Assessing the commonly criticized Russian judicial system
Russia has a history of being viewed as a corrupt in everything from Government to Economics - however, the Russian constitution seems to give fair rights to those convicted of a crime. At least, these rights are the impression one gets upon reading the constitution. Unfortunately, these preconceptions are shattered when one looks into the proceedings in a Russian courtroom, particularly the "lock docks" which have recently come under fire.
The Russian band Pussy Riot, after protesting at a church, was charged with hooliganism and tried in a Russian court of law. Pictured above, the band is held in a metal cage in the courtroom during the trial. Does this image not lend itself to the idea these women have already been weighed, measured, and found guilty?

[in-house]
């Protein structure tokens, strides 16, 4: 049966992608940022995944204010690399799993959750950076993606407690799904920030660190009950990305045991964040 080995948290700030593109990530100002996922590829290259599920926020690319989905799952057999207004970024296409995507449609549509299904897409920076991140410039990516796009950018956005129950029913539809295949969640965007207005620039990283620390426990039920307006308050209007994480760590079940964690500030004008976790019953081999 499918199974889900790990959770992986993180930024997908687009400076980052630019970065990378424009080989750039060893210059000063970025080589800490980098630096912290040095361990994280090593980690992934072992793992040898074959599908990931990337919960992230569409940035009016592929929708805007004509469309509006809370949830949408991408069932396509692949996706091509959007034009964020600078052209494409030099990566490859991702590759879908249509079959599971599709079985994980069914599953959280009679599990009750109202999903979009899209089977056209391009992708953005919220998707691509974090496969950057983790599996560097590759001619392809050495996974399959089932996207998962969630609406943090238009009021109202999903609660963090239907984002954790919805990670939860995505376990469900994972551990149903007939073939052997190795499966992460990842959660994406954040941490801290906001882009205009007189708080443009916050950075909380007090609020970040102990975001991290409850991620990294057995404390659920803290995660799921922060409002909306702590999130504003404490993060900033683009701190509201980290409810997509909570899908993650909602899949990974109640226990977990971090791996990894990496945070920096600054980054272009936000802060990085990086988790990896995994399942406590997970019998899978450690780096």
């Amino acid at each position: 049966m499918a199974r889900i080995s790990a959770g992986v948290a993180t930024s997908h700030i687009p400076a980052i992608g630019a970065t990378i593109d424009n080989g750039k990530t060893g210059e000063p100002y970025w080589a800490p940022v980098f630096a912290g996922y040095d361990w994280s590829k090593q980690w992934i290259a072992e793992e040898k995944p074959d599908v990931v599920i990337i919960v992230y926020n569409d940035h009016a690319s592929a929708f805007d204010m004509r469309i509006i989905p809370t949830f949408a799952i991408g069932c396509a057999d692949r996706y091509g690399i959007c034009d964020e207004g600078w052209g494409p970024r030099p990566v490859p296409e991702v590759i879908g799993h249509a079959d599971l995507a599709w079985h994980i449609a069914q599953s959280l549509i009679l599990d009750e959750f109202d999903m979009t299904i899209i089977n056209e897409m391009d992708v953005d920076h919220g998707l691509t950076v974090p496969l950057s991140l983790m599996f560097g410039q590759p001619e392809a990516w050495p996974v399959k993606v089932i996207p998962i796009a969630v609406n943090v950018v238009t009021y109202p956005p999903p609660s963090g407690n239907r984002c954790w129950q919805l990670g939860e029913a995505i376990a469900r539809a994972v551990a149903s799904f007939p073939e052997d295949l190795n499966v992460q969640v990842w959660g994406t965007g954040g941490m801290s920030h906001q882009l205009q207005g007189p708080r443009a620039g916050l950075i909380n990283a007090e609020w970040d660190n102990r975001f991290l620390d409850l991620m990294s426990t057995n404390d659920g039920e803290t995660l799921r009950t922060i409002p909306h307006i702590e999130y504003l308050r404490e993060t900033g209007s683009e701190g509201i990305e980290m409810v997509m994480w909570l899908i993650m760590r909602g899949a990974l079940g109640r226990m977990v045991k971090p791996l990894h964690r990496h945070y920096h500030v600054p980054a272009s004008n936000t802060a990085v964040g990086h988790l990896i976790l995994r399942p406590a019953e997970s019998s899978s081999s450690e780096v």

The Russian legal system places virtually all defendants in lock docks such as this one, defying the new age cultural norm of only restraining potentially violent criminals, and doing so discretely. The implications of such actions are two fold - defendants are presumed guilty when entering trials and justice is heavily obstructed throughout because of the process. “There is a joke,” Mr. Golubok said, “that in the cages, the defendants were like animals, and the glass cages are like aquariums; the defendants are fish.”
Without the ability to communicate with one's client, how could one expect a coherent defense to be put together? The presumption of guilt is a fatal flaw in the Russian legal system and needs to be rectified if Russia can ever be expected to rise out of the global cries of corruption and fraud.